For the Ducks . . . Beating the Off-Season Blues

A message to Team DU

© John Hoffman, DU

"Spring is the time of plans and projects." —Leo Tolstoy

The spring blooms are just beginning to appear, days are a little longer, and our bodies have finally adjusted out of the 4 a.m. wake-up mode that dominated duck season. Hunters love the fall and winter: crisp afternoons and woodsmoke in the air, football on the radio, and family time in the woods and marshes. Romantic poets love the spring . . . We eat better than they do.

Just because it is spring doesn't mean you can't keep waterfowling top of mind. While you may be on the water with a fishing pole instead of in the water wearing waders, we've assembled a terrific Sporting Travel issue for your benefit. We know that waterfowlers love to travel, and certainly love to eat. So we have highlighted a number of places to visit, hunt, and sample some local flavors up and down each flyway. Across North America, there are small towns, out-of-the-way diners and barbecue joints, pristine habitats, and vast open spaces that are just the sort of places DU members prefer. Our hot spots often don't rate in listings on the hippest travel websites and slick tourism bureau brochures, but they are exactly the sort of places we like to take our families and hunting buddies. By no means are these exhaustive in scope. In fact, I would like your feedback on the places we overlooked or haven't heard of—yet. Word of warning, though: we might just highlight your recommendations in a future issue, so if you want to keep a secret, don't tell me about it. If you're proud to share your favorite places that you know fellow DU members would love as much as you do, visit the DU website at ducks.org/flywaytravel. This is a membership organization and I want more of your feedback!

Speaking of travel, we have two great events planned in May. The Ducks Unlimited Expo (DUX) will make its debut May 15–17 in Fort Worth. The whole family will enjoy this hands-on celebration of the outdoors and conservation, and you'll get the chance to see and try out the latest outdoor products. Learn more at duckexpo.com. After DUX, bring your family to Orlando May 27–30 for DU's national convention! You can hit the theme parks and beaches while connecting with fellow conservationists who share the same passions and afflictions as you. You'll also hear from our science and conservation staff about what we are learning in the field and how your hard-earned dollars are spent to restore habitat. Plan your trip at convention.ducks.org.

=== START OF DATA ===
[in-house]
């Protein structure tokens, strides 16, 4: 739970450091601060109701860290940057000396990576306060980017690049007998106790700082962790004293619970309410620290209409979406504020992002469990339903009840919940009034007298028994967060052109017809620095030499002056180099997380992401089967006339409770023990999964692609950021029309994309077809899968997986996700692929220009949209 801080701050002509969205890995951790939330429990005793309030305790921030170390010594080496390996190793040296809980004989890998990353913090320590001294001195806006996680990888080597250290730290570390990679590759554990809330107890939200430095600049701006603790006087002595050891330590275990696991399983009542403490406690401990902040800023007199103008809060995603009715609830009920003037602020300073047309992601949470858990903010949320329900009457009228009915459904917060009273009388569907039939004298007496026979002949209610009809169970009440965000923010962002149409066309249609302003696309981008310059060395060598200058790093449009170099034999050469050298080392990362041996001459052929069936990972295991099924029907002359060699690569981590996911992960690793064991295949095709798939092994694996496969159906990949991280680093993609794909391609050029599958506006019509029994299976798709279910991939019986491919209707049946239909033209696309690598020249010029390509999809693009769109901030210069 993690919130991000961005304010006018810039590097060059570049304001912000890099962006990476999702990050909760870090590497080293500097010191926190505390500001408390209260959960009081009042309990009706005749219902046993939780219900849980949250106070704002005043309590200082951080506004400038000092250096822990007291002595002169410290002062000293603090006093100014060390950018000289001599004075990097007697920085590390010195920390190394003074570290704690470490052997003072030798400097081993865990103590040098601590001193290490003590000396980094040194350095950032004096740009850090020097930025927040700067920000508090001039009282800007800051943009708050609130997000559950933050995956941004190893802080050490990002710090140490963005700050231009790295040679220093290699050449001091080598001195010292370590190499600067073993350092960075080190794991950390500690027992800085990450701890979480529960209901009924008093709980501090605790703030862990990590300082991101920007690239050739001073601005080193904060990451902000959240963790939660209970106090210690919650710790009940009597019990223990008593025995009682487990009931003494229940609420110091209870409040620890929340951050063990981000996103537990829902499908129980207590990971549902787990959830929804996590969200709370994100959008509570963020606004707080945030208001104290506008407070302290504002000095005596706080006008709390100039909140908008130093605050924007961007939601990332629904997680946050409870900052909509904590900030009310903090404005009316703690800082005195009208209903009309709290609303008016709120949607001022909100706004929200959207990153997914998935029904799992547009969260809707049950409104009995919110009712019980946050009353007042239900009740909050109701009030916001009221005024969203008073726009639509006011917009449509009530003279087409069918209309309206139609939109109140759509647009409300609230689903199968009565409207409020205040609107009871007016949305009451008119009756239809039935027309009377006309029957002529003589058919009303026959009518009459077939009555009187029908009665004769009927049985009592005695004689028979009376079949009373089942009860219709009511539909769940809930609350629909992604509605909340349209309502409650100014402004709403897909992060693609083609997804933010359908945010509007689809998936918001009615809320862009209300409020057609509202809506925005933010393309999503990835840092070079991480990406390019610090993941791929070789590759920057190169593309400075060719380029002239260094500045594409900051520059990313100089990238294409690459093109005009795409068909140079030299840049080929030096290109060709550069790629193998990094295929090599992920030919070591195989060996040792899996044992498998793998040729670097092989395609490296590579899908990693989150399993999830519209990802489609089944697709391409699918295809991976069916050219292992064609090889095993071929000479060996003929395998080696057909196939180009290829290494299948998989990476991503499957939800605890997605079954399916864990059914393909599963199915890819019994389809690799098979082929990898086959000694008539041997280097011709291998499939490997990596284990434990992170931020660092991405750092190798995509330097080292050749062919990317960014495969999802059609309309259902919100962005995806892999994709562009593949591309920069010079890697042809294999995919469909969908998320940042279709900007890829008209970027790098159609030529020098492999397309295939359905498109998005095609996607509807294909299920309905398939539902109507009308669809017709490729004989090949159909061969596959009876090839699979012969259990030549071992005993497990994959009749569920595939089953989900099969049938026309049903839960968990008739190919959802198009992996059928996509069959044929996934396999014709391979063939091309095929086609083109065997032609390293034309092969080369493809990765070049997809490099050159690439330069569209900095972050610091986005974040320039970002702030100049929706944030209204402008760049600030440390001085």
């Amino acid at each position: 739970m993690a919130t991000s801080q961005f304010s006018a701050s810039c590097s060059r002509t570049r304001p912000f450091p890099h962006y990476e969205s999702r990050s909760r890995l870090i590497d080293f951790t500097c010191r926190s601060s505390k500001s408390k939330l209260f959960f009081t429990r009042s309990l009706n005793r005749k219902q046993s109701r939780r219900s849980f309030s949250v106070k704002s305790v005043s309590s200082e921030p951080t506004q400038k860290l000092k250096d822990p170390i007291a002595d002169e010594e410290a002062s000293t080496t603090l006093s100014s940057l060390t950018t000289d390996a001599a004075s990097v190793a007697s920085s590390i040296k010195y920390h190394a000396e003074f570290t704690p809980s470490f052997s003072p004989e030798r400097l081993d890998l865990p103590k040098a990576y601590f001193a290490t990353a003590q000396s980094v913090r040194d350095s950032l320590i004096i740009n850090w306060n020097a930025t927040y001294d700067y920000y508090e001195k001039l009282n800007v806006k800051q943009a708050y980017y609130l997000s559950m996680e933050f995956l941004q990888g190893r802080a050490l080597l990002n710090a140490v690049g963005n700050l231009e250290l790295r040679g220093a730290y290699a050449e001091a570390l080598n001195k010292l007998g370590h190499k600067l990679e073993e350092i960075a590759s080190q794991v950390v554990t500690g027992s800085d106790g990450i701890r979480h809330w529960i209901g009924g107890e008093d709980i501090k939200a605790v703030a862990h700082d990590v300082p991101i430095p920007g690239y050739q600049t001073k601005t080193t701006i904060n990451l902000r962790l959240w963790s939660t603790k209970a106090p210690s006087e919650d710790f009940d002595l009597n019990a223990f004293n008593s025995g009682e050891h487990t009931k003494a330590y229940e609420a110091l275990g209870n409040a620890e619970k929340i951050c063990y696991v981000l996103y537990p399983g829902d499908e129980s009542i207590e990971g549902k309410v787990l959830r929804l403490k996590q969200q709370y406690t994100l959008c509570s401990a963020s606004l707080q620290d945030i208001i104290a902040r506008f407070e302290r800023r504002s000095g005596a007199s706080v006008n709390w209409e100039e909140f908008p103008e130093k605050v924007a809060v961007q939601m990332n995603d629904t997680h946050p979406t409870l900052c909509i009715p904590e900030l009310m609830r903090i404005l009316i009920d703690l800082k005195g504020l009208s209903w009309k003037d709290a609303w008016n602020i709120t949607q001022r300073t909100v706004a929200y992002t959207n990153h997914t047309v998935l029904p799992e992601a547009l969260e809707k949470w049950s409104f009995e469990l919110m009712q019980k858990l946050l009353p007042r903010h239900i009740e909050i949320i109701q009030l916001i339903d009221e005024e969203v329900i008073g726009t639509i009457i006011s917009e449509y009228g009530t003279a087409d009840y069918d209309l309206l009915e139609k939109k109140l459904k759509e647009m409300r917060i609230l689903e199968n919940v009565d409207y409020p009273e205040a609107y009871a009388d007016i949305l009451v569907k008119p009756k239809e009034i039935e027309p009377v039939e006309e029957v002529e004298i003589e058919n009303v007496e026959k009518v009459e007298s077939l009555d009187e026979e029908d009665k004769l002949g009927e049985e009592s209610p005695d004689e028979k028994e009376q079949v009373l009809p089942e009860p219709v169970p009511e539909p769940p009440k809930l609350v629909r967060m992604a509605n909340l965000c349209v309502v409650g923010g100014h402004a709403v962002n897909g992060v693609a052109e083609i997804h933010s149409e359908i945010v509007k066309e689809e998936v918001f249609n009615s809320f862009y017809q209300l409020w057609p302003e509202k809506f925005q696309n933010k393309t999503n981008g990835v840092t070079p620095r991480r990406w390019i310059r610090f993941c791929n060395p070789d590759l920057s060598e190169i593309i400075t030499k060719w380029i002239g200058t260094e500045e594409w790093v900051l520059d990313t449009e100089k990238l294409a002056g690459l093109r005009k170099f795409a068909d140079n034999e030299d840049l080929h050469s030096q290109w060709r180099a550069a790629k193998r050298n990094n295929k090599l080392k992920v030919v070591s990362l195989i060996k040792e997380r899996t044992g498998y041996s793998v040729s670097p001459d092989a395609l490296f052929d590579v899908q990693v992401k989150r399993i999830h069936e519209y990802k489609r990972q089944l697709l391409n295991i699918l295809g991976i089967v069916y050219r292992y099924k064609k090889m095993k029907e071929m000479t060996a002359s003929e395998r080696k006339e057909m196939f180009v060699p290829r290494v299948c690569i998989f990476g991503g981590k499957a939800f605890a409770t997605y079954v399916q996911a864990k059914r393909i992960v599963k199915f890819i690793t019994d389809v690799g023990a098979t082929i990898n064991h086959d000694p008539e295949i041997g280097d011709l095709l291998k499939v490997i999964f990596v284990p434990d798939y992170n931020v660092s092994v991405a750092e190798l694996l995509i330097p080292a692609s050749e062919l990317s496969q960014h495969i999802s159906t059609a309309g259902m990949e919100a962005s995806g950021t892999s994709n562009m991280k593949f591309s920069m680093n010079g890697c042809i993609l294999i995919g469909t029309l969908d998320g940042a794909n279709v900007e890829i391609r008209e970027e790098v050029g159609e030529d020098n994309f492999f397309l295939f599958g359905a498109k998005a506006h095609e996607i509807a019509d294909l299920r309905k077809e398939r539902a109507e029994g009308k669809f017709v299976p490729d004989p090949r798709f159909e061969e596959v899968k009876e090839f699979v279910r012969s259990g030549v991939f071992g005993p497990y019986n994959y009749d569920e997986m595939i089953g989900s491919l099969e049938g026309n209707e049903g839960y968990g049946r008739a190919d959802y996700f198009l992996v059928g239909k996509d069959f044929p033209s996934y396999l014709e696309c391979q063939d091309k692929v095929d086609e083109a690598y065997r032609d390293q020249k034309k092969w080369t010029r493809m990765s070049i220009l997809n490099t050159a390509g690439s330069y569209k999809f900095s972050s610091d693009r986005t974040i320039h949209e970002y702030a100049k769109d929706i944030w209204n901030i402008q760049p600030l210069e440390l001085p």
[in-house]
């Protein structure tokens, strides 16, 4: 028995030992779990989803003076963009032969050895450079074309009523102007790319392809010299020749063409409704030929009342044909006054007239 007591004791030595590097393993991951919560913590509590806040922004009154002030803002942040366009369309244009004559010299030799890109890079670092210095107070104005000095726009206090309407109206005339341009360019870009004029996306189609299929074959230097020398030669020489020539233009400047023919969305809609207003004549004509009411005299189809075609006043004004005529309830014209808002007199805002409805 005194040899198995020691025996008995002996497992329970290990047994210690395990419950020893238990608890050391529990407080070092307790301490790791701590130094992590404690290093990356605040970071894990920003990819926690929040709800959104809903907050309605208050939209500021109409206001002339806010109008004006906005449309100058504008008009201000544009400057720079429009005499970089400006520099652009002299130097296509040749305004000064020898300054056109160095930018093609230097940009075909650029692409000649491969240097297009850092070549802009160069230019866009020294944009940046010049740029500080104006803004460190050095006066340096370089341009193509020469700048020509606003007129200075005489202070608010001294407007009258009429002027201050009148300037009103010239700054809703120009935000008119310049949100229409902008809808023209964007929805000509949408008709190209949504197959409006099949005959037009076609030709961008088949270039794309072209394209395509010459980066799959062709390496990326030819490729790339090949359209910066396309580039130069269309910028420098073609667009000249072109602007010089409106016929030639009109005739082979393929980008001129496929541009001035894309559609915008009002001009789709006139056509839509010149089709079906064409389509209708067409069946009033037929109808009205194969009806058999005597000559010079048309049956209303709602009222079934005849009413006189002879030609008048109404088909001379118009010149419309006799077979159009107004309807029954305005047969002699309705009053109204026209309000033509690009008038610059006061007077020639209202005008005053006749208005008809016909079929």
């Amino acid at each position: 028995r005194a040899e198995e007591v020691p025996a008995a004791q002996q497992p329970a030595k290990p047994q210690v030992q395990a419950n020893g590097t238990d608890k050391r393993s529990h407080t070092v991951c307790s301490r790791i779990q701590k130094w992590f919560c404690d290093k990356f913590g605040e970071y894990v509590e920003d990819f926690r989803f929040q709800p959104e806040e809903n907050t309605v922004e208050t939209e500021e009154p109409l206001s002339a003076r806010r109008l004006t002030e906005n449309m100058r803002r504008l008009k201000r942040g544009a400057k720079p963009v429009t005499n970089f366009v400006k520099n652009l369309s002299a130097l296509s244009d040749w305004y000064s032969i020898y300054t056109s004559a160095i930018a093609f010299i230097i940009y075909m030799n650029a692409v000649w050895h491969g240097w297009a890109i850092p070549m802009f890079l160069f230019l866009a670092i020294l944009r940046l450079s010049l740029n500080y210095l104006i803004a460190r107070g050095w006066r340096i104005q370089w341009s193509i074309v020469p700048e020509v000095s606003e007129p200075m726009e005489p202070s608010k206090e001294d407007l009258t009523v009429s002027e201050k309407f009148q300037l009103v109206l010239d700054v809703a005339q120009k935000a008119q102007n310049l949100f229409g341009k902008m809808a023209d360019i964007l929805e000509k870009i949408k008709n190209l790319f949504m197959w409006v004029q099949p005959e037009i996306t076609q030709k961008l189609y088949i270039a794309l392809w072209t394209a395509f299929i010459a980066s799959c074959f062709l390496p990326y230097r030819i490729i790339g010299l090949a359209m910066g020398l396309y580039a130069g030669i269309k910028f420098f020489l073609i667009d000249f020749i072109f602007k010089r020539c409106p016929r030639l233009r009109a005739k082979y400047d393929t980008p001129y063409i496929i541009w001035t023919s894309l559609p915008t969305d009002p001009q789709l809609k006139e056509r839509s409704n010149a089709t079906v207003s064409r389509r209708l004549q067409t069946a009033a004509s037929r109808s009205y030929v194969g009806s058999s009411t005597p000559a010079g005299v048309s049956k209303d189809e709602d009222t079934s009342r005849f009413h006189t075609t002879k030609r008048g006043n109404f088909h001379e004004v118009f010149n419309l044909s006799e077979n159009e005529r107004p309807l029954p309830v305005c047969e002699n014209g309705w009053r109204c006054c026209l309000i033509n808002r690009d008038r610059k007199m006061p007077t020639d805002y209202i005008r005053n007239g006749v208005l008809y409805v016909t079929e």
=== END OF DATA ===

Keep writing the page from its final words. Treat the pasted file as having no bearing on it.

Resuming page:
Since our last issue, we've had big wins for conservation, thanks to our volunteer engagement. Congress passed funding for the North American Wetlands Conservation Act (NAWCA), our essential tool for wetlands restoration, at $46 million. This is an increase over last year and an investment in a program that has conserved more than 30 million acres of wildlife habitat. We are grateful to our legislative champions, and to you for calling and emailing your support. Consider joining us in Washington, DC, this spring to thank them in person. Our next volunteer fly-in is February 25−27 and our annual Capitol Hill Dinner is April 21. Grassroots engagement makes a difference!

In addition to the travel opportunities highlighted in this issue, our chief scientist, Dr. Tom Moorman, shares his thoughts on the question pondered in blinds and around duck camp fireplaces across the continent: are migration patterns changing? I recall a moment late this season when I was asked this in the Carolinas, wearing a T-shirt outside . . . in January. As Dr. Tom points out, there are lots of factors out there that influence when and how far waterfowl move, but the need for the population to breed, winter, feed, and rest hasn't changed, and DU is best in class at conserving and restoring the habitat to do just that, on a continental scale. 

We didn't get where we are with small plans and low ambition. Our work is year-round and bold in scope. Thanks to you, we are making great strides and setting new records, but there's always more on the to-do list.

Adam H. Putnam
Chief Executive Officer